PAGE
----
From the “it’s-About-Time” Department: More enterprises are embracing – or will soon be embracing – access to data analytics via mobile apps.
Having analytics available in a simple app fashion could be a major boost for efforts to “democratize” analytics in organizations. I once heard Competing on Analytics guru and best-selling author Tom Davenport wonder out loud at a conference why there weren’t more analytics being made available as a “cute little app.” By offering analytics through simple, single-purpose mobile apps, decision-making can be brought into a whole new realm. “I’ve heard of 50 analytical apps for the iPhone so far,” he points out. Examples include a nursing-productivity app, a truck-loading analysis app, and a social sentiment analysis app.
A new report from Ovum analyst Fredrik Tunvall points out that day is upon us. The combination of high-performance mobile devices and the evolution of robust data-carrying infrastructure is making it easy to deploy enterprise BI apps, he says.
Another report issued last year by Dresner Advisory Services also finds interest and movement in mobile BI apps, and finds the primary types of functions being made available include standard reports, key performance indicator marketing, drill-down navigation, data selection and filtering, and alerts. The Dresner survey finds sales and marketing have been the earliest adopters of mobile BI – with half indicating greater than 11% overall penetration today. They also have the most aggressive plans through 2015. In contrast, finance is the most conservative of the three groups, with the IT function only slightly more ambitious than finance.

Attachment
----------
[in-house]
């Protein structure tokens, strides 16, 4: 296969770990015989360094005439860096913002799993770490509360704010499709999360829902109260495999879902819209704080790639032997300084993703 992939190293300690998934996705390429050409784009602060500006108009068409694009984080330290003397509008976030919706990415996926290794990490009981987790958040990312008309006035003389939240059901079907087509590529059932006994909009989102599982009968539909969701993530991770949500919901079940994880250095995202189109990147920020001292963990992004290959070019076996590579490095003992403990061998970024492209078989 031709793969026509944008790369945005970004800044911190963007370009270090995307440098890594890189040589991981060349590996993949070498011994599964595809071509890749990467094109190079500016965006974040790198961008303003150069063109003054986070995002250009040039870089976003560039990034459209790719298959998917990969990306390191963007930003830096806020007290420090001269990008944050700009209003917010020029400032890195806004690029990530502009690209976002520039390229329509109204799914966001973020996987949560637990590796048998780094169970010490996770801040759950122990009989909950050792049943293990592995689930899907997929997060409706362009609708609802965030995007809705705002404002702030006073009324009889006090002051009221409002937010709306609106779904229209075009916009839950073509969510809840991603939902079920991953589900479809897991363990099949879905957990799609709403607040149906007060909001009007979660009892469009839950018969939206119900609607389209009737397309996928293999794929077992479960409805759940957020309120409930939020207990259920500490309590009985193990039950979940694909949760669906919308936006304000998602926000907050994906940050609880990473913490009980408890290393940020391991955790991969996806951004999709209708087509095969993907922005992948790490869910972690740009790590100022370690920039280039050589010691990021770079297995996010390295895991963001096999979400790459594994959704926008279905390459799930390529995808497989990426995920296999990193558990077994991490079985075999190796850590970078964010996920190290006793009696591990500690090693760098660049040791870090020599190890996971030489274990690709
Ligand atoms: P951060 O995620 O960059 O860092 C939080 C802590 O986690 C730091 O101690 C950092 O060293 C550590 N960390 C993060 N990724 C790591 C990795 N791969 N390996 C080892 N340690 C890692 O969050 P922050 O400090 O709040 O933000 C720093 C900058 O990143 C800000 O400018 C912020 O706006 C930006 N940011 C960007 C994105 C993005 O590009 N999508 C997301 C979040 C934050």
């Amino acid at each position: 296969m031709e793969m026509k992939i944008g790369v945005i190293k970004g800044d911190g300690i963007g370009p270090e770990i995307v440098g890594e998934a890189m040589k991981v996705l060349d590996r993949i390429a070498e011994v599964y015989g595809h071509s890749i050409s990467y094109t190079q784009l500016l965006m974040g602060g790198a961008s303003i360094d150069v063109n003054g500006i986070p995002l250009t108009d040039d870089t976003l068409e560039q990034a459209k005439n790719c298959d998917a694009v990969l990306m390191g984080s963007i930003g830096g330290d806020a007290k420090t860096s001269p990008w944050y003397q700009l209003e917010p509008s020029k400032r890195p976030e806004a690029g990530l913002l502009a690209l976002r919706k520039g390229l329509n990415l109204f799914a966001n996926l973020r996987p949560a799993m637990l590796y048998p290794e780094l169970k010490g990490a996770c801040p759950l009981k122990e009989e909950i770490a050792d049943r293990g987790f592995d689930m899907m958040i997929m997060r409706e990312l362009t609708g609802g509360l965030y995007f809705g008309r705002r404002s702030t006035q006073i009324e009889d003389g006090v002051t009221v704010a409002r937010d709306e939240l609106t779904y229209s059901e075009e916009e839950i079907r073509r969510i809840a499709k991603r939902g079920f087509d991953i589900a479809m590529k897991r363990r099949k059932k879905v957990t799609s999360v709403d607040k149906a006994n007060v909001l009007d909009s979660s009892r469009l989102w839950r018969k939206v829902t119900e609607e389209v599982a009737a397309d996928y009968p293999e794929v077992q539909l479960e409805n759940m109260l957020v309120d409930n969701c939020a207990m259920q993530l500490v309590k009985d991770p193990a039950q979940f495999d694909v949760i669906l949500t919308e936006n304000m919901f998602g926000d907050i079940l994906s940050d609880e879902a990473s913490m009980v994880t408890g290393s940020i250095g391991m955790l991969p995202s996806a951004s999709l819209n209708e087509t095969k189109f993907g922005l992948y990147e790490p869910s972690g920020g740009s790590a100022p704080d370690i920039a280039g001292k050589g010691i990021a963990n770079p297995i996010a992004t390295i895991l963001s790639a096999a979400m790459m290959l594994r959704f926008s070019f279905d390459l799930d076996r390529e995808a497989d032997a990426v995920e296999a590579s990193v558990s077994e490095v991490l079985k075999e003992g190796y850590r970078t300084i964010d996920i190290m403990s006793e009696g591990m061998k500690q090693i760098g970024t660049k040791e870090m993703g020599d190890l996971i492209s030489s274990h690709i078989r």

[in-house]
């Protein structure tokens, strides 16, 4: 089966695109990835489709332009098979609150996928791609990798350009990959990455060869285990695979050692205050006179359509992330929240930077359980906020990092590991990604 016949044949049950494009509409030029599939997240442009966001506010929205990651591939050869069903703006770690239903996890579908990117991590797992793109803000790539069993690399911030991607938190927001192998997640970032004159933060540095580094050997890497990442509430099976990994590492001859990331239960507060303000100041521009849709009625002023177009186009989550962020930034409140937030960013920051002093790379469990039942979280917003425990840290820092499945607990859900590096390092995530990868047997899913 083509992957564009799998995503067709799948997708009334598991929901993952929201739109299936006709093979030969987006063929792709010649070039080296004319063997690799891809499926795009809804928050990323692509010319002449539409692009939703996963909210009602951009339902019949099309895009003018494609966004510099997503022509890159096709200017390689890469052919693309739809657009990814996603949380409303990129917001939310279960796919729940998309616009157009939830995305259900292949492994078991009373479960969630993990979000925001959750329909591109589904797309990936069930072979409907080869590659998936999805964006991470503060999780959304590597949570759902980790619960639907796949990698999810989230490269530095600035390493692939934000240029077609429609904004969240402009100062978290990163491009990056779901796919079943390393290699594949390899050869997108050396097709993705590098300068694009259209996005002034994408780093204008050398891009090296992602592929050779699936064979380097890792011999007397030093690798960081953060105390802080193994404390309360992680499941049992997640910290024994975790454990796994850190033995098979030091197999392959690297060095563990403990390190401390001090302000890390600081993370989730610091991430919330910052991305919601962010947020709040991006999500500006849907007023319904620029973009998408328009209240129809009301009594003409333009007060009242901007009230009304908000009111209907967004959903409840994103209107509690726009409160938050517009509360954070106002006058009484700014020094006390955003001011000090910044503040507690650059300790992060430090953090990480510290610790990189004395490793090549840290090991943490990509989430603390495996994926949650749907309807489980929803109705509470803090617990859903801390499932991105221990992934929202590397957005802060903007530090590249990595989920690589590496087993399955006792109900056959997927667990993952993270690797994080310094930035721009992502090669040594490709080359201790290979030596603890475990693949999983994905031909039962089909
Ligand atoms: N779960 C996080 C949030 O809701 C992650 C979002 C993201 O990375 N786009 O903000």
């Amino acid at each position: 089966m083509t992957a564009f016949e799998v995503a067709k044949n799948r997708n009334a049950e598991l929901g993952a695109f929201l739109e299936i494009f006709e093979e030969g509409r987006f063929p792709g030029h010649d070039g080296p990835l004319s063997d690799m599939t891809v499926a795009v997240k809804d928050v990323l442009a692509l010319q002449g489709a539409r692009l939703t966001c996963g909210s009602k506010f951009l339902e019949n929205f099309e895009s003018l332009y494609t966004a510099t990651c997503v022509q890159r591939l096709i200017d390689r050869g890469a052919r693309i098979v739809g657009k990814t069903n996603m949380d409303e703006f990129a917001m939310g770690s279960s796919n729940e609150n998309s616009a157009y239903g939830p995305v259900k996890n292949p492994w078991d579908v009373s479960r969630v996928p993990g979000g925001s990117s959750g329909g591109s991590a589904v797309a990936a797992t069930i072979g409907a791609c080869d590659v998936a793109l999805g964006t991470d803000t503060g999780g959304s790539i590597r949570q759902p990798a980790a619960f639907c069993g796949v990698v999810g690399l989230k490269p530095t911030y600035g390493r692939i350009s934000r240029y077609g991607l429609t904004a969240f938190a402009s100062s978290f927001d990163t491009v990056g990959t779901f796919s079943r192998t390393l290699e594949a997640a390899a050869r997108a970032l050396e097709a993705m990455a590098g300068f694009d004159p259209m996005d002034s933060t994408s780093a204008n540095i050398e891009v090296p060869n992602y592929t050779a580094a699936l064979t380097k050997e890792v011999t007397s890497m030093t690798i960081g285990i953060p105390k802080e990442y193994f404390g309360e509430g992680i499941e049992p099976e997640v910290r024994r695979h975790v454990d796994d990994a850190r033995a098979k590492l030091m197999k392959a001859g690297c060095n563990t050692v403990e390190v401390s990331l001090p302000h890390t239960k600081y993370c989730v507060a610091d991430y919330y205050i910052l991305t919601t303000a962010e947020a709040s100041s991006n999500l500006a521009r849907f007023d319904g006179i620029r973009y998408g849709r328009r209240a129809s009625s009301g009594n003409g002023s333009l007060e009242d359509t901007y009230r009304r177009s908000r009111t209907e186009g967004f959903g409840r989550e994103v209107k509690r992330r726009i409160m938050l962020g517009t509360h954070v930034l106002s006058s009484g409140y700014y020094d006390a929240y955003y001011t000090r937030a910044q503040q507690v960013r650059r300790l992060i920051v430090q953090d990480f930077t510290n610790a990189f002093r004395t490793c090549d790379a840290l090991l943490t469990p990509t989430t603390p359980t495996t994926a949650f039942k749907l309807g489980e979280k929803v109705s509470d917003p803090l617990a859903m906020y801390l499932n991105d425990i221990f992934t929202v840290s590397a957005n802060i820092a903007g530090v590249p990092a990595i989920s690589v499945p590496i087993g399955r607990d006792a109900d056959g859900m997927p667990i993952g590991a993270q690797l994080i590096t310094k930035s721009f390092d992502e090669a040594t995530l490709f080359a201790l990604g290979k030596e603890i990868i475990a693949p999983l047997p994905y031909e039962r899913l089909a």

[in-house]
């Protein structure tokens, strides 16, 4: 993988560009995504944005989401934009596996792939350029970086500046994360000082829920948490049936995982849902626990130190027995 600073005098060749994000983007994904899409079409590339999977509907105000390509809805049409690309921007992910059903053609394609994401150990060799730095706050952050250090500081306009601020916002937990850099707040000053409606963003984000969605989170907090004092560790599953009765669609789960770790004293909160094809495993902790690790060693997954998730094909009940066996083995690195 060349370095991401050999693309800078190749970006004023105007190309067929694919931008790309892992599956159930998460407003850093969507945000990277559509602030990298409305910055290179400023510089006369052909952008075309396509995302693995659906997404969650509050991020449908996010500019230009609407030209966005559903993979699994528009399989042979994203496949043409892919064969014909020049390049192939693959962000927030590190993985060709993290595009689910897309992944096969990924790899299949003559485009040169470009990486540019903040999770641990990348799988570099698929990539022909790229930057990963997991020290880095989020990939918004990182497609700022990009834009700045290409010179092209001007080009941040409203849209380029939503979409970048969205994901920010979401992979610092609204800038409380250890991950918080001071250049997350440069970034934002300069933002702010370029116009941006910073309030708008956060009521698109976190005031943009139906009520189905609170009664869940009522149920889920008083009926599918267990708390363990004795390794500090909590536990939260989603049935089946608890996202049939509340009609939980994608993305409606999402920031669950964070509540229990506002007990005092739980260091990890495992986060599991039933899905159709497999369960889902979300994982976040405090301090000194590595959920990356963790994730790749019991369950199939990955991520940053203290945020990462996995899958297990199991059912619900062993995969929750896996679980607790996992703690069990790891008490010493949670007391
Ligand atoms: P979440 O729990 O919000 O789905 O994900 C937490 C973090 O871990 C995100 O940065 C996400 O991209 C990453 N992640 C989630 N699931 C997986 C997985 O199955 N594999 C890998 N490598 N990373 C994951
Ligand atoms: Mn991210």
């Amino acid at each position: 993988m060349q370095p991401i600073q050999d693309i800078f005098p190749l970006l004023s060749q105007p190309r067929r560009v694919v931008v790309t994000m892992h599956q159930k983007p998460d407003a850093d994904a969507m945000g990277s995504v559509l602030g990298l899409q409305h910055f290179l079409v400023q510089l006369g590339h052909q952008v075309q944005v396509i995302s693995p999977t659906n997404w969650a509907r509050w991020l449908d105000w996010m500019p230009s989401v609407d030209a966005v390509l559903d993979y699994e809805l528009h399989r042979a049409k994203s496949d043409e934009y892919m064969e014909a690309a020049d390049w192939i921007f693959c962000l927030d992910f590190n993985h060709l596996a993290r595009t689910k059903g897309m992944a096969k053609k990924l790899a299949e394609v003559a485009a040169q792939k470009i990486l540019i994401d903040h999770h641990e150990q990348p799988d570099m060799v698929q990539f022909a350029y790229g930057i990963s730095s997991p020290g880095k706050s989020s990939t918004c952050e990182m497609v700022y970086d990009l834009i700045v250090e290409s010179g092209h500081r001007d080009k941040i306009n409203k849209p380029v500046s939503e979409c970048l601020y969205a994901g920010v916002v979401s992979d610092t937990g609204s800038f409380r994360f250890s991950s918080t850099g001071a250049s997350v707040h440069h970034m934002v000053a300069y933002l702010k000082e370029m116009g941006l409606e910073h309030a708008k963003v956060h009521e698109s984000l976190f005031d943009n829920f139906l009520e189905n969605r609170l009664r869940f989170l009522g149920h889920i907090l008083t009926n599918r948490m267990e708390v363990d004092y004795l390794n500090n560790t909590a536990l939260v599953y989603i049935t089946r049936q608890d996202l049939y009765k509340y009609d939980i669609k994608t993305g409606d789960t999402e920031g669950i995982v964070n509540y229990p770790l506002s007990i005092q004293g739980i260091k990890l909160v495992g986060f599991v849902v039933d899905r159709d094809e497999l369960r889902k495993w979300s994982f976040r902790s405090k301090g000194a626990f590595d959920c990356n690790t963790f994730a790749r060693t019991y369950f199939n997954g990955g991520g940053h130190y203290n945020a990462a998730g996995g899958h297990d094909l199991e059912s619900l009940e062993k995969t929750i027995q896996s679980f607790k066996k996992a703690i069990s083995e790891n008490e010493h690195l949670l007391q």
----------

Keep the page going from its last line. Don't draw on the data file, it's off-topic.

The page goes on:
The potential rise of enterprise mobile BI apps also raises some interesting questions. For starters, will these mobile BI apps get built within corporate IT departments – or even by users themselves? Or will BI vendors have handy, ready-to-go apps with their packages? Also, if corporate IT departments do get involved in mobile BI app development, what mobile OSes should they choose to support?
Ovum, for one, predicts that BI vendors will be the main suppliers of these apps. Vendors will be providing collections of prebuilt applications and even offer mobile development platforms that enable users to build more customized apps to access their solutions. This may help address the development shop issues that may arise as enterprises attempt to support multiple mobile OSes, from Apple iOS to Android to Blackberry and Windows.
In fact, Ovum finds that all BI vendors already fully support the iOS platform, followed closely by Android (90 percent). Support for BlackBerry (50 percent) and Windows (33 percent) devices, however, lags.
Mobile BI apps are easy to deploy, and with so many employees within organizations now bringing their own devices to work, may be readily used at many levels that previously did not have access to analytics. For a long time, BI and analytics was once limited to business analysts and statisticians with Ph.Ds in their titles. With apps that are inherently designed to be user friendly and easy to understand, more information can end up in the hands (literally) of decision makers at the front lines of organizations.